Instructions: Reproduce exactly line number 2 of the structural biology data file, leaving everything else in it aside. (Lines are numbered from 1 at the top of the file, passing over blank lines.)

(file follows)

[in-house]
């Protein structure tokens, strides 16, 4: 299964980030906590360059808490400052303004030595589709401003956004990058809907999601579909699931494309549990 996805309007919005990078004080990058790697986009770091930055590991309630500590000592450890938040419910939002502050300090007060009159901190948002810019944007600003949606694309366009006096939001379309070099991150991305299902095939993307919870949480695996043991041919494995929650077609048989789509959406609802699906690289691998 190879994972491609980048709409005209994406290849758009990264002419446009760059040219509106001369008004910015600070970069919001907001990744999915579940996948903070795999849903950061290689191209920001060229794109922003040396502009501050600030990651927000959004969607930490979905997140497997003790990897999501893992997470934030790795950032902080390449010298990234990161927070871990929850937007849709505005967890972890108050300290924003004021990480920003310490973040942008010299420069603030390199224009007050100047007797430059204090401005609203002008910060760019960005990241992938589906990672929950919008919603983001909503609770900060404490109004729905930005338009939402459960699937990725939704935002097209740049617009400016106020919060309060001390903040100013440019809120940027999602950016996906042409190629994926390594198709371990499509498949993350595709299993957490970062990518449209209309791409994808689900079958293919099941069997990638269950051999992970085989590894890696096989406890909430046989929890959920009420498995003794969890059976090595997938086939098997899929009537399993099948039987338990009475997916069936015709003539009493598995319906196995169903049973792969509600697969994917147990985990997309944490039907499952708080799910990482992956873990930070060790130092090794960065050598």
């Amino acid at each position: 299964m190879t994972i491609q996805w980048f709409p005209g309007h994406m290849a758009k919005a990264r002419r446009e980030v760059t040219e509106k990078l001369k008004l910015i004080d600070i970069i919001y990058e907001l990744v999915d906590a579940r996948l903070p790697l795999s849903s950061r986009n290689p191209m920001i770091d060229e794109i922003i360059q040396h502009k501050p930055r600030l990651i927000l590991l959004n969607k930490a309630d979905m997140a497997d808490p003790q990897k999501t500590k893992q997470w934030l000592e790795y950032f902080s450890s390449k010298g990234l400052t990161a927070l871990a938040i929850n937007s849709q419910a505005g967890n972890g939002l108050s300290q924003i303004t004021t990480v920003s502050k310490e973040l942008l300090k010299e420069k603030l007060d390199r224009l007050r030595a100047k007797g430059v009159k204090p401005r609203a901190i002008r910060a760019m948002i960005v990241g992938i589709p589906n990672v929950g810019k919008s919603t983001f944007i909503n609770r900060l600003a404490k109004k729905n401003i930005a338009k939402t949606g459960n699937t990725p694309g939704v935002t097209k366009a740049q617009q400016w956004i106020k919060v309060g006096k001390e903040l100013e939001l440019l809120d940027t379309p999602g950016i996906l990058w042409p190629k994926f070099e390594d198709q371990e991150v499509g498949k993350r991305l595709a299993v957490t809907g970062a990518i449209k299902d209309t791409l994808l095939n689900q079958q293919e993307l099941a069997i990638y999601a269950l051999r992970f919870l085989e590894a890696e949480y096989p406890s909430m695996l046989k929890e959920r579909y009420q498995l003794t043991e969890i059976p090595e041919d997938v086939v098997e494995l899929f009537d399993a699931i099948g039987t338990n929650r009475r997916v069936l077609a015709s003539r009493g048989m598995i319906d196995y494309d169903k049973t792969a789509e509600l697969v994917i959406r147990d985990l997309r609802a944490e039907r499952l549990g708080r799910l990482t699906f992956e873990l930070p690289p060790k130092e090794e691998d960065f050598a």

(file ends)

């Protein structure tokens, strides 16, 4: 299964980030906590360059808490400052303004030595589709401003956004990058809907999601579909699931494309549990 996805309007919005990078004080990058790697986009770091930055590991309630500590000592450890938040419910939002502050300090007060009159901190948002810019944007600003949606694309366009006096939001379309070099991150991305299902095939993307919870949480695996043991041919494995929650077609048989789509959406609802699906690289691998 190879994972491609980048709409005209994406290849758009990264002419446009760059040219509106001369008004910015600070970069919001907001990744999915579940996948903070795999849903950061290689191209920001060229794109922003040396502009501050600030990651927000959004969607930490979905997140497997003790990897999501893992997470934030790795950032902080390449010298990234990161927070871990929850937007849709505005967890972890108050300290924003004021990480920003310490973040942008010299420069603030390199224009007050100047007797430059204090401005609203002008910060760019960005990241992938589906990672929950919008919603983001909503609770900060404490109004729905930005338009939402459960699937990725939704935002097209740049617009400016106020919060309060001390903040100013440019809120940027999602950016996906042409190629994926390594198709371990499509498949993350595709299993957490970062990518449209209309791409994808689900079958293919099941069997990638269950051999992970085989590894890696096989406890909430046989929890959920009420498995003794969890059976090595997938086939098997899929009537399993099948039987338990009475997916069936015709003539009493598995319906196995169903049973792969509600697969994917147990985990997309944490039907499952708080799910990482992956873990930070060790130092090794960065050598």